To get them to function when the running lights are on, is totally backwards from the above.
A normal circuit like this (usually) is grounded, and turns on the light when power is applied.
To get around this dilemma of one circuit being triggered via ground, and the other being triggered via power, we are using a separate relay to control each circuit. This will prevent any backfeed from entering either system and causing it to malfunction.
We wired all these lights together; all the powers were connected together, with a short (6″) wire lead added. The grounds were done the same way, except 2 leads were attached to the group of ground wires.
Relays always serve a useful purpose, and aren’t hard to implement when you know how they function.
Just think about it this way, a relay is like 2 circuits in one, when the first circuit is completed (“turned on”), the second circuit turns on. If the first is NOT completed (NOT “turned on”), the second circuit can NOT turn on.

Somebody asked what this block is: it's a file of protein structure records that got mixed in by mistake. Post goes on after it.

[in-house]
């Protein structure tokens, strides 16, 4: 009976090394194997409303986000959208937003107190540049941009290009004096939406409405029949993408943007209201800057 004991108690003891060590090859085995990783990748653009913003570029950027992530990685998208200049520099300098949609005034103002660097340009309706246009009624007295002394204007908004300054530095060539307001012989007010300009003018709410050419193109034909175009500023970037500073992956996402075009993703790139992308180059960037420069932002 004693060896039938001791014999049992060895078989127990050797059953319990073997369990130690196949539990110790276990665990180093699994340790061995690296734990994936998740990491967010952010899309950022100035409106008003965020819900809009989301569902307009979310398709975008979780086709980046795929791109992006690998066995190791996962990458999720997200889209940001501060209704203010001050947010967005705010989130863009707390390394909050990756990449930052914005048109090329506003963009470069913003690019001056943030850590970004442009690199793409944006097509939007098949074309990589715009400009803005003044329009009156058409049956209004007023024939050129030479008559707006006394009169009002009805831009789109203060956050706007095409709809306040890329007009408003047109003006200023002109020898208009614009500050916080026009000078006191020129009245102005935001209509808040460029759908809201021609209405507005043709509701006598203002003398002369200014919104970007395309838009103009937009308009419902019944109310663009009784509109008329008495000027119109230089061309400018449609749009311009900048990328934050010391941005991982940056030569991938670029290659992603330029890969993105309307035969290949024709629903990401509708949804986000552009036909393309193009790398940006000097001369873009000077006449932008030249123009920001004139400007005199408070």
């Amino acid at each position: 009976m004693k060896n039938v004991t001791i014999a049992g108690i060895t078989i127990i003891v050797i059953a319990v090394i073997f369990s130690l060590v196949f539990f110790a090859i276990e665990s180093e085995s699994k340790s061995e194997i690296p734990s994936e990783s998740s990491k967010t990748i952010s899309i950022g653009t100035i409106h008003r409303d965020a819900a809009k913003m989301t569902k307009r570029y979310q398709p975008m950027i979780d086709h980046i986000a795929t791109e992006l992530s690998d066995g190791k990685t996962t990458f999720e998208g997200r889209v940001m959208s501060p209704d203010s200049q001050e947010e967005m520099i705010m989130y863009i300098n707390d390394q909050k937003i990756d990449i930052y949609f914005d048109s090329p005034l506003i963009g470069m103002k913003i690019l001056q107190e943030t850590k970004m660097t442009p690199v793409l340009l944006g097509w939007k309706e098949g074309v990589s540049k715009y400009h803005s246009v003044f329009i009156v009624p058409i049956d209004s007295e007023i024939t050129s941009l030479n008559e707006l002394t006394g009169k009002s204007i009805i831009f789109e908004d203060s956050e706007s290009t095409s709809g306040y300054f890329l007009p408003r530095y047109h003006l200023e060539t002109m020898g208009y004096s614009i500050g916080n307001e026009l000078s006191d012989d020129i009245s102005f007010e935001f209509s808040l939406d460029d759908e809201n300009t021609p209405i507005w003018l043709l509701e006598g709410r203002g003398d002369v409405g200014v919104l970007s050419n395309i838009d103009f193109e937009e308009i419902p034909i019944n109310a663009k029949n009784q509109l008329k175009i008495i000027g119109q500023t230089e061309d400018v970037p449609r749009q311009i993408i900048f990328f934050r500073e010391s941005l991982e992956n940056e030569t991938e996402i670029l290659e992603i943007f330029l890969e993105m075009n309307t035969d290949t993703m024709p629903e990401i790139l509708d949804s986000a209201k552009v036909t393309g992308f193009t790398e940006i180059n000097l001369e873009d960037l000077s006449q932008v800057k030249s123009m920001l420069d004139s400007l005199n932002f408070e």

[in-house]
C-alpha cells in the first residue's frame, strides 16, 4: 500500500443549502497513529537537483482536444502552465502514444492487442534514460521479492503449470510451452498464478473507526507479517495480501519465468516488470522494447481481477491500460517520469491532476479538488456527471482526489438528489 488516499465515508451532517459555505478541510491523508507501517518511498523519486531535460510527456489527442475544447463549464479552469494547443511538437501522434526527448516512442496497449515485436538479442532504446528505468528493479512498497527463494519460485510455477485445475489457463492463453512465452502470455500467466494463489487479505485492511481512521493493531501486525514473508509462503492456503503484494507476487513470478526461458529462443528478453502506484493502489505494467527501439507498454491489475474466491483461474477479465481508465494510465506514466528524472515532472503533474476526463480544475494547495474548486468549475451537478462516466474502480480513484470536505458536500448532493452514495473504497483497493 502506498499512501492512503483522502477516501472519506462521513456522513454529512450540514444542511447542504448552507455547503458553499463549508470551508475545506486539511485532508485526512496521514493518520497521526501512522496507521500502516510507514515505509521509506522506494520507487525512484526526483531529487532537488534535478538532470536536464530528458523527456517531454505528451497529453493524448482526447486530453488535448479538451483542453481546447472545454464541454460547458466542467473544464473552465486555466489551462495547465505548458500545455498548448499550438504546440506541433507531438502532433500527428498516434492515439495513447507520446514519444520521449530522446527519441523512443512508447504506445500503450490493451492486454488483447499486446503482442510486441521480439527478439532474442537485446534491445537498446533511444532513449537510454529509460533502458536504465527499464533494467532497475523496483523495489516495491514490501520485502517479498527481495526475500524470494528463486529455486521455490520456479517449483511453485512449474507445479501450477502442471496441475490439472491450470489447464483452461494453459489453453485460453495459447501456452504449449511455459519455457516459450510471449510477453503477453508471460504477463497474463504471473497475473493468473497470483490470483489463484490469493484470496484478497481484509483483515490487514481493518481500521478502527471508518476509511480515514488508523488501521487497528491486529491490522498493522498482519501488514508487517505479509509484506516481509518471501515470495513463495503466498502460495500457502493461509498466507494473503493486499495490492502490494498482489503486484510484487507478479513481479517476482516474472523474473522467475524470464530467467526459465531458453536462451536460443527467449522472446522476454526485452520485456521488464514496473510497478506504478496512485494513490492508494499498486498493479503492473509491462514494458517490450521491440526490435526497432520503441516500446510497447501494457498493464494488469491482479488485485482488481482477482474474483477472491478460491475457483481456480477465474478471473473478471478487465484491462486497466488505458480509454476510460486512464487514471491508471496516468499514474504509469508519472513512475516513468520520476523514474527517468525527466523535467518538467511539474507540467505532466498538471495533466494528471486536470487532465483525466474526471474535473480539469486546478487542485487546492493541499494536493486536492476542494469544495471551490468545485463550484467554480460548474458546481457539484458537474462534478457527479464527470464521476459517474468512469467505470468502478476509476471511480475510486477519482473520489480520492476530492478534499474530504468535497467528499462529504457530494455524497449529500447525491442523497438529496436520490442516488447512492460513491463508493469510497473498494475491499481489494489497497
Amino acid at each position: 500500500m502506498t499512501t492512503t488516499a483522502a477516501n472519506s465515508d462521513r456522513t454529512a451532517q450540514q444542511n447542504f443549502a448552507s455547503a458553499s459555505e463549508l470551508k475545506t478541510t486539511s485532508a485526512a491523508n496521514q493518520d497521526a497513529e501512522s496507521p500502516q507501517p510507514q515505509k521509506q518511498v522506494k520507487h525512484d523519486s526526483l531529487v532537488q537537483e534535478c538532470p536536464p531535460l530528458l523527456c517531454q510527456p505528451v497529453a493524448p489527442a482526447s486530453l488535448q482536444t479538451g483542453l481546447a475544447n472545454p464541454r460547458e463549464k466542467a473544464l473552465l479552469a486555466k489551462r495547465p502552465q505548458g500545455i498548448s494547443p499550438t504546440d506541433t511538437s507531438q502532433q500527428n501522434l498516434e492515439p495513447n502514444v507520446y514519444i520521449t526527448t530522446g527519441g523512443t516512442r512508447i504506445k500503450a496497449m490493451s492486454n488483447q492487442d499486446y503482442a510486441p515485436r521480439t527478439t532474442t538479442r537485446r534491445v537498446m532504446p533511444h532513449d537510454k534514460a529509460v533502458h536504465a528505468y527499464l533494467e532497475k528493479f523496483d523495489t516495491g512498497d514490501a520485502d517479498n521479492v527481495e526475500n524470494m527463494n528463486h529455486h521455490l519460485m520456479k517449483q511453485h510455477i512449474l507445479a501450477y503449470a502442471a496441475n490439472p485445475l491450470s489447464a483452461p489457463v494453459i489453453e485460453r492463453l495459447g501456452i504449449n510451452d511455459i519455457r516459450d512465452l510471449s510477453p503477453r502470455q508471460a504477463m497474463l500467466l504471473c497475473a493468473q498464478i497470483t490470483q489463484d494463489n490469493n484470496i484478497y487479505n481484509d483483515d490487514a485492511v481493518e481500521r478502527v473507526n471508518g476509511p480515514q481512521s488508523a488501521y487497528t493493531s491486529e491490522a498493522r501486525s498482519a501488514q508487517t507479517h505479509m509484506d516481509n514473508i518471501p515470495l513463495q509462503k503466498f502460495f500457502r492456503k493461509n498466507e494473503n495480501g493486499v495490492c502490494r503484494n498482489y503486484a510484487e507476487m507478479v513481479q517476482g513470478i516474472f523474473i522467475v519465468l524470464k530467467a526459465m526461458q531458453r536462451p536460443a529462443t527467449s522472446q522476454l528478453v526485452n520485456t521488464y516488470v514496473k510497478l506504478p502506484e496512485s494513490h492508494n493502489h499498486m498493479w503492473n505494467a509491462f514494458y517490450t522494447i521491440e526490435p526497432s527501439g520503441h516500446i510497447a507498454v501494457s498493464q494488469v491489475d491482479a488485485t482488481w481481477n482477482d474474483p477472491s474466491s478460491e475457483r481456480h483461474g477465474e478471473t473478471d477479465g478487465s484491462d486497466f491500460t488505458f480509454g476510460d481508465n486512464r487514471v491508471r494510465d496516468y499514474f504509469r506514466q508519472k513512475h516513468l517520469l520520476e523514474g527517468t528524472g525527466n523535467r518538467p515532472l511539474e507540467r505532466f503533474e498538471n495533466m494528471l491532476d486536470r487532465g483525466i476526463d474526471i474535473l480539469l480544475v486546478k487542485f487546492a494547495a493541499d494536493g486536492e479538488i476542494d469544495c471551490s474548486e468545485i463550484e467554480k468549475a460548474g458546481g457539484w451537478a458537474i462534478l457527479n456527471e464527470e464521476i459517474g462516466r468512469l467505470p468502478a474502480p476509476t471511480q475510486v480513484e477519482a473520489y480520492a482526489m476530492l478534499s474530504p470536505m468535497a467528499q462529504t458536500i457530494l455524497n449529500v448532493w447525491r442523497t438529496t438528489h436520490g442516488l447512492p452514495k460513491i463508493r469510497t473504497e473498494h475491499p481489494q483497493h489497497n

circuit #1 in the relay:
terminal 86 is old/original incoming power (or trigger) wire.
terminal 85 is for a ground wire. (can be a new wire that you ground somewhere)
When the above 2 terminals complete their circuit (power goes into relay, then out of the relay and gets grounded), THEN the 2nd circuit of the relay gets turned on.
circuit #1 ALWAYS needs to be a power (terminal 86) and ground (terminal 85) to make the relay work.
(it doesn’t actually matter where the power/ground comes from, can be an existing power/ground, or a newly made power/ground)
The benefit of this 2nd circuit (in the relay), is that it can be used for transferring power OR ground.
Meaning the 30 & 87 terminals can be BOTH a ground wire,
or both these terminals can be used as a power wire to feed something.
These 2 terminals (for circuit #2) should NEVER be a positive AND a negative wire.
This is a feed-thru circuit, whether positive or negative.
(in thru terminal 30 and out from 87)
(generally, this 2nd circuit is used to feed power, like terminal 30 will come from the alternator or battery, and terminal 87 will supply your new accessory with power – such as in hotwiring the fuel pump)
(but in our use here, we are making both of these terminals ground wires to perform what we need to do for these lights to work properly)
To use the second circuit (of the relay) as a power feed:
terminal 30 is a new incoming (usually a heavier gauge wire) power supply (from battery, alternator, fusebox, etc.) to the relay.